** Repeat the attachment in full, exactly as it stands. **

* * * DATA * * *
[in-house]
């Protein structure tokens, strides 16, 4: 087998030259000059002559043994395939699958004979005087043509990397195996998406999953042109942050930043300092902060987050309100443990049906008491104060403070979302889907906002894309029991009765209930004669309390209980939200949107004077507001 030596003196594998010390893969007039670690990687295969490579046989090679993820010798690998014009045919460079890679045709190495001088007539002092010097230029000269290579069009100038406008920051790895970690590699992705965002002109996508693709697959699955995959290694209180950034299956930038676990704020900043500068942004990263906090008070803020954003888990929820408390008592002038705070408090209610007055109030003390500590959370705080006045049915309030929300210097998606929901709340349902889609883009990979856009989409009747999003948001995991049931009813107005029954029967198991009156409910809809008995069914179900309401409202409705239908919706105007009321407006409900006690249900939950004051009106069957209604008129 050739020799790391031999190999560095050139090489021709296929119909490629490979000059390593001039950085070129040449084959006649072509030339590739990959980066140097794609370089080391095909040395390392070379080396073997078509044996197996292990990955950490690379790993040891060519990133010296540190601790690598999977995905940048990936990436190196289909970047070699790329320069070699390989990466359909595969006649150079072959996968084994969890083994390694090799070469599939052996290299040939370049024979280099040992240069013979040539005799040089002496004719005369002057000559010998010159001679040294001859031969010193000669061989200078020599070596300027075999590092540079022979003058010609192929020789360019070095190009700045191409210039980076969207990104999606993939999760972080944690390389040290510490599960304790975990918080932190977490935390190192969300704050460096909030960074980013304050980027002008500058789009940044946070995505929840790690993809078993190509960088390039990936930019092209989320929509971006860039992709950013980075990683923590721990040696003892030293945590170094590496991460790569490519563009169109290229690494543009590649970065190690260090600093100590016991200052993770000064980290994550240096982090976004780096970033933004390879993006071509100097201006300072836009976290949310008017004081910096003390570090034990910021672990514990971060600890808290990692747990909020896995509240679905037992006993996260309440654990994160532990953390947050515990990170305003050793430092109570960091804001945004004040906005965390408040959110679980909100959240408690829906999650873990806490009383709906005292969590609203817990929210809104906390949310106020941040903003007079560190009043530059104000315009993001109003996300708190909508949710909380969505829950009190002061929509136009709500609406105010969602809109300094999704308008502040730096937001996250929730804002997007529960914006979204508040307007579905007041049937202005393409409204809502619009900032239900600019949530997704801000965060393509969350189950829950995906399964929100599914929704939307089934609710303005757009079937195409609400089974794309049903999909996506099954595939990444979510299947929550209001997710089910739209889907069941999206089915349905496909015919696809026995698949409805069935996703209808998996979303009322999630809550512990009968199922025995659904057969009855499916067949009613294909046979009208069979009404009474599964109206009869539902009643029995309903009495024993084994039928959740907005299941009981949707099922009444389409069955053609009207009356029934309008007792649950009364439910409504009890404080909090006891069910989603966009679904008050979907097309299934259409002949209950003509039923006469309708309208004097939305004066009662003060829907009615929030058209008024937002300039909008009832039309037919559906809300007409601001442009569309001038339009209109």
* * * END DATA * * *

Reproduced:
[in-house]
């Protein structure tokens, strides 16, 4: 087998030259000059002559043994395939699958004979005087043509990397195996998406999953042109942050930043300092902060987050309100443990049906008491104060403070979302889907906002894309029991009765209930004669309390209980939200949107004077507001 030596003196594998010390893969007039670690990687295969490579046989090679993820010798690998014009045919460079890679045709190495001088007539002092010097230029000269290579069009100038406008920051790895970690590699992705965002002109996508693709697959699955995959290694209180950034299956930038676990704020900043500068942004990263906090008070803020954003888990929820408390008592002038705070408090209610007055109030003390500590959370705080006045049915309030929300210097998606929901709340349902889609883009990979856009989409009747999003948001995991049931009813107005029954029967198991009156409910809809008995069914179900309401409202409705239908919706105007009321407006409900006690249900939950004051009106069957209604008129 050739020799790391031999190999560095050139090489021709296929119909490629490979000059390593001039950085070129040449084959006649072509030339590739990959980066140097794609370089080391095909040395390392070379080396073997078509044996197996292990990955950490690379790993040891060519990133010296540190601790690598999977995905940048990936990436190196289909970047070699790329320069070699390989990466359909595969006649150079072959996968084994969890083994390694090799070469599939052996290299040939370049024979280099040992240069013979040539005799040089002496004719005369002057000559010998010159001679040294001859031969010193000669061989200078020599070596300027075999590092540079022979003058010609192929020789360019070095190009700045191409210039980076969207990104999606993939999760972080944690390389040290510490599960304790975990918080932190977490935390190192969300704050460096909030960074980013304050980027002008500058789009940044946070995505929840790690993809078993190509960088390039990936930019092209989320929509971006860039992709950013980075990683923590721990040696003892030293945590170094590496991460790569490519563009169109290229690494543009590649970065190690260090600093100590016991200052993770000064980290994550240096982090976004780096970033933004390879993006071509100097201006300072836009976290949310008017004081910096003390570090034990910021672990514990971060600890808290990692747990909020896995509240679905037992006993996260309440654990994160532990953390947050515990990170305003050793430092109570960091804001945004004040906005965390408040959110679980909100959240408690829906999650873990806490009383709906005292969590609203817990929210809104906390949310106020941040903003007079560190009043530059104000315009993001109003996300708190909508949710909380969505829950009190002061929509136009709500609406105010969602809109300094999704308008502040730096937001996250929730804002997007529960914006979204508040307007579905007041049937202005393409409204809502619009900032239900600019949530997704801000965060393509969350189950829950995906399964929100599914929704939307089934609710303005757009079937195409609400089974794309049903999909996506099954595939990444979510299947929550209001997710089910739209889907069941999206089915349905496909015919696809026995698949409805069935996703209808998996979303009322999630809550512990009968199922025995659904057969009855499916067949009613294909046979009208069979009404009474599964109206009869539902009643029995309903009495024993084994039928959740907005299941009981949707099922009444389409069955053609009207009356029934309008007792649950009364439910409504009890404080909090006891069910989603966009679904008050979907097309299934259409002949209950003509039923006469309708309208004097939305004066009662003060829907009615929030058209008024937002300039909008009832039309037919559906809300007409601001442009569309001038339009209109």